There are fresh calls for prime minister Scott Morrison to place support for clean energy, and measures to account for fossil fuel subsidies, at the heart of economic stimulus measures being introduced as a result of Covid-19.
Professor of political philosophy Jeremy Moss, of UNSW Sydney, has argued that following parliament’s passage of the largest ever spending commitment in Australian history, that it is a crucial time for governments to reconsider the effective stimulus being given to the fossil fuel industry.
“If Prime Minister Morrison really wants to lessen the impact of the coronavirus on Australians and save jobs, then this gross level of subsidies must be phased out. A$47 billion pa has the potential to sustain communities. That’s around 600,000 hospital workers for instance,” UNSW professor Jeremy Moss writes.
“It would also help retrain or provide generous redundancy packages for the relatively small number of workers in fossil fuel industries and their dependent communities.”
As reported by RenewEconomy last year, the International Monetary Fund estimated that Australia contributes as much as US$29 billion (A$47 billion) each year in fossil fuel subsidies.
Globally, fossil fuel subsidies exceeded US$5.2 trillion (A$8.3 trillion).
The subsidies range from direct government funding gifted to the fossil fuel industry, as well as a continued refusal to place a price on carbon emissions, despite their negative economic and environmental and health impact.
“Moreover, these subsidies produce very few direct jobs in fossil fuel extraction. According to the Australian Bureau of Statistics, there are only 64,300 direct jobs in coal, oil and gas extraction. And only around 10% of those employed in the coal industry are women,” Moss added.
“That means for every direct job in the coal, oil and gas industry, the governments of Australia spend A$730,000.”
“Shockingly, every Australian is paying A$1,832 per year for these subsidies compared to around A$78 as a one-off payment for bushfire relief or the $750 initial coronavirus support payment.”
Meanwhile, the latest figures for employment in the renewable energy sector show employment surging, reaching record levels in the 2018-19 year, demonstrating the ability of the sector to deliver new jobs.
The latest ABS figures showed the renewable energy sector creating 5,770 new full-time jobs in the 2018-19 year.
Environmental groups have warned that the Covid-19 pandemic should not be used as an excuse to go soft on climate change action, as the issue of global warming will continue to be a real and present threat after the immediate threat of coronavirus subsides.
The next round of international climate talks has been delayed until 2021 as a result of the disruption caused by Covid-19, raising fears that governments may lose focus in a year when countries were expected to present updated and enhanced plans for reducing global emissions.
Professor Moss argues that Covid-19 creates an ideal opportunity for the federal government to reign in the effective subsidies gifted to the fossil fuel industry and redirect resources into more pressing concerns.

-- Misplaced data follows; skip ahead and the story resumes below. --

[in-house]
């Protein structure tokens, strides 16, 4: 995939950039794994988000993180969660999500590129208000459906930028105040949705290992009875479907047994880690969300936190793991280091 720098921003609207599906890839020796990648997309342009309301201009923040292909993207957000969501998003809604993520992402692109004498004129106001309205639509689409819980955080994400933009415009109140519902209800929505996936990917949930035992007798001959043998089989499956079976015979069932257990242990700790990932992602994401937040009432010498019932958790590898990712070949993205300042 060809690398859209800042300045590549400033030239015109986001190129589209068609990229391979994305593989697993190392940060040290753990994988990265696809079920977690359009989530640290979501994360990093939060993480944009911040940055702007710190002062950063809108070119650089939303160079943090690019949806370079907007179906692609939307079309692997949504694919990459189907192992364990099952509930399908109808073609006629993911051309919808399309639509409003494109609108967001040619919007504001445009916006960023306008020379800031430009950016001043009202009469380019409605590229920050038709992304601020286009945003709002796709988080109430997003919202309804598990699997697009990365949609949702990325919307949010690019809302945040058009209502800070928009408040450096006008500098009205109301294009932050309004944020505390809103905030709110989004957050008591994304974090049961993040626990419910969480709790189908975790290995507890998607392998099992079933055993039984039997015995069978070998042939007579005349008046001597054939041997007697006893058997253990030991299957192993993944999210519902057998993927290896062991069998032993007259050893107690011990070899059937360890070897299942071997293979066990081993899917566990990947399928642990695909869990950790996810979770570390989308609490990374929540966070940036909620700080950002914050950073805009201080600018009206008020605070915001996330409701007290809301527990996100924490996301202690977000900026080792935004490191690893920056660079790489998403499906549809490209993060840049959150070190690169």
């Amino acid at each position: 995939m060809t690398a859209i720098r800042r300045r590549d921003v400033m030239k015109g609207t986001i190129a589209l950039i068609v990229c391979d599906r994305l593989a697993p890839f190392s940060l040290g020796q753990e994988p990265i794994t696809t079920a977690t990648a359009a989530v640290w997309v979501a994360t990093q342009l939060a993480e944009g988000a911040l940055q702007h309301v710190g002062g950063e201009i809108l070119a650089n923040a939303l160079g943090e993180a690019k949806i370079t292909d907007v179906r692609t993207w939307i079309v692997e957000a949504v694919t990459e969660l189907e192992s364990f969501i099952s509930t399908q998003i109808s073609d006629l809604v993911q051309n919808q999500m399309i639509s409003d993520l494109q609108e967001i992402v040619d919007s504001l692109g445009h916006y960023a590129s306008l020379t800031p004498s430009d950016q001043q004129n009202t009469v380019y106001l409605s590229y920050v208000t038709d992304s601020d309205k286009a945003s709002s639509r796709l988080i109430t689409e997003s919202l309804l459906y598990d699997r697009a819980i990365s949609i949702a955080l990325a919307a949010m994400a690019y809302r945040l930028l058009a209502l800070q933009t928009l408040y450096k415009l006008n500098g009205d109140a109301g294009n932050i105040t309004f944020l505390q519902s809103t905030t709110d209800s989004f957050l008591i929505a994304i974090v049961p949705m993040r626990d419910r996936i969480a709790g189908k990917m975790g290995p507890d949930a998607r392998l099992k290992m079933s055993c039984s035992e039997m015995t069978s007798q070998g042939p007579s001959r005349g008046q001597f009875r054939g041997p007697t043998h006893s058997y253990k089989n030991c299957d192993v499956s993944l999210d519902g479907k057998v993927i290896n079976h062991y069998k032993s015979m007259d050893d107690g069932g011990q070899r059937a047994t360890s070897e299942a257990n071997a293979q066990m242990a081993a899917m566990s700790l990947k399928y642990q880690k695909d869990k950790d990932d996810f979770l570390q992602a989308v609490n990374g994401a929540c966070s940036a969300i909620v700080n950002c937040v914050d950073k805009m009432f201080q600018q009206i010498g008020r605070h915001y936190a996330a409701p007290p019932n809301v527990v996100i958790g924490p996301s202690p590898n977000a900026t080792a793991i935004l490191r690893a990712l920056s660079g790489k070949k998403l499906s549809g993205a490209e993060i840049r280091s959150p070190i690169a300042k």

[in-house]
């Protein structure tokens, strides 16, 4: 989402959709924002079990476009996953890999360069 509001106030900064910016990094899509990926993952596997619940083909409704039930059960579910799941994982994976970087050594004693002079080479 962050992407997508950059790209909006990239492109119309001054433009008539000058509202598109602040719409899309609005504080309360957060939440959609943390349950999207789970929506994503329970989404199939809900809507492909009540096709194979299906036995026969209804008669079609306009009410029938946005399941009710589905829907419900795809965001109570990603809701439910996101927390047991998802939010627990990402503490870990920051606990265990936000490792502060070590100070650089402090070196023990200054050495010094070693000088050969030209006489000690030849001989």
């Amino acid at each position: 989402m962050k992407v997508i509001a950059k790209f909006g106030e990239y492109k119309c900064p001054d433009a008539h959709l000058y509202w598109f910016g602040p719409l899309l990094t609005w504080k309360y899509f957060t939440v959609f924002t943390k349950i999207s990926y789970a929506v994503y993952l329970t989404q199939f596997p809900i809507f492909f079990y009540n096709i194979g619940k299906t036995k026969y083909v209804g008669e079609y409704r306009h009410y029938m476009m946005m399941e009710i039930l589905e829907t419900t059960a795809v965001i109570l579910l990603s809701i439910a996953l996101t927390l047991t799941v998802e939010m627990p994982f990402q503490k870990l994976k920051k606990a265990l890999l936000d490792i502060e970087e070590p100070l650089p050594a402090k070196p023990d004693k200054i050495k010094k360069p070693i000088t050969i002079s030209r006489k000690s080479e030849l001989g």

“When resources are so desperately needed for health and the broader economy these subsidies, that create few direct jobs in dying industries, are unconscionable,” Moss says.
“The coronavirus will force us as a country to re-evaluate how we distribute taxpayer funds. As the head of the International Energy Agency Fatih Birol notes, we now have a ‘historic opportunity’ to use stimulus to transition to clean energy.”
“Directing funds to companies that have had 30 years to prepare for the demise of their industry is simply throwing money away when it could be put to so much better use elsewhere.”
IEA head Fatih Birol himself issued a call for governments to place clean energy at the centre of any economic stimulus in the context of Covid-19.
Large-scale investment to boost the development, deployment and integration of clean energy technologies – such as solar, wind, hydrogen, batteries and carbon capture (CCUS) – should be a central part of governments’ plans because it will bring the twin benefits of stimulating economies and accelerating clean energy transitions,” Birol said.
“The progress this will achieve in transforming countries’ energy infrastructure won’t be temporary – it can make a lasting difference to our future.”
Birol echoed the call of environmental groups that the current period of economic disruption presented an opportunity for governments, and the energy industry, to lean into the clean energy transition and accelerate the decarbonisation of the energy sector.
“Governments can use the current situation to step up their climate ambitions and launch sustainable stimulus packages focused on clean energy technologies. The coronavirus crisis is already doing significant damage around the world,” Birol said.
“Rather than compounding the tragedy by allowing it to hinder clean energy transitions, we need to seize the opportunity to help accelerate them.”
The Australian Greens attempted to amend legislation passed by the federal parliament on Wednesday that authorises the latest round of stimulus measures, to prevent some support payments from being directed to companies involved in oil, gas and coal extraction.
However, the Greens’ amendments were voted down in the Senate.
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